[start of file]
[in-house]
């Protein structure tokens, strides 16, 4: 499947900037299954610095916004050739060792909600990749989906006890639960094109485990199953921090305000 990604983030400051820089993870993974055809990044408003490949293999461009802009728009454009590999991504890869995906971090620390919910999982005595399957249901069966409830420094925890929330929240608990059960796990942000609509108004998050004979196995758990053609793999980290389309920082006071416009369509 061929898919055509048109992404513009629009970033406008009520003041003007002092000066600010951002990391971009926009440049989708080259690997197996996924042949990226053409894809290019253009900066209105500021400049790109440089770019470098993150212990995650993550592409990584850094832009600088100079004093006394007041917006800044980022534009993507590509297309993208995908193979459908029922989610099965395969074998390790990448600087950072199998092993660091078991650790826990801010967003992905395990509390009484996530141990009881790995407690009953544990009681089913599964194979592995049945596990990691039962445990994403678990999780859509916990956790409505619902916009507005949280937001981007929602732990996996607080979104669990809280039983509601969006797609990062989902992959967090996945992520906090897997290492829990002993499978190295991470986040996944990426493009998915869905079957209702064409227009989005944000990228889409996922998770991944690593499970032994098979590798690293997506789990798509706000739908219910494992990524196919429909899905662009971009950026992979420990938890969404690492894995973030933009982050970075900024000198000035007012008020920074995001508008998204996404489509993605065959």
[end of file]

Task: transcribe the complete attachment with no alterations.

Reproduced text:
[in-house]
């Protein structure tokens, strides 16, 4: 499947900037299954610095916004050739060792909600990749989906006890639960094109485990199953921090305000 990604983030400051820089993870993974055809990044408003490949293999461009802009728009454009590999991504890869995906971090620390919910999982005595399957249901069966409830420094925890929330929240608990059960796990942000609509108004998050004979196995758990053609793999980290389309920082006071416009369509 061929898919055509048109992404513009629009970033406008009520003041003007002092000066600010951002990391971009926009440049989708080259690997197996996924042949990226053409894809290019253009900066209105500021400049790109440089770019470098993150212990995650993550592409990584850094832009600088100079004093006394007041917006800044980022534009993507590509297309993208995908193979459908029922989610099965395969074998390790990448600087950072199998092993660091078991650790826990801010967003992905395990509390009484996530141990009881790995407690009953544990009681089913599964194979592995049945596990990691039962445990994403678990999780859509916990956790409505619902916009507005949280937001981007929602732990996996607080979104669990809280039983509601969006797609990062989902992959967090996945992520906090897997290492829990002993499978190295991470986040996944990426493009998915869905079957209702064409227009989005944000990228889409996922998770991944690593499970032994098979590798690293997506789990798509706000739908219910494992990524196919429909899905662009971009950026992979420990938890969404690492894995973030933009982050970075900024000198000035007012008020920074995001508008998204996404489509993605065959």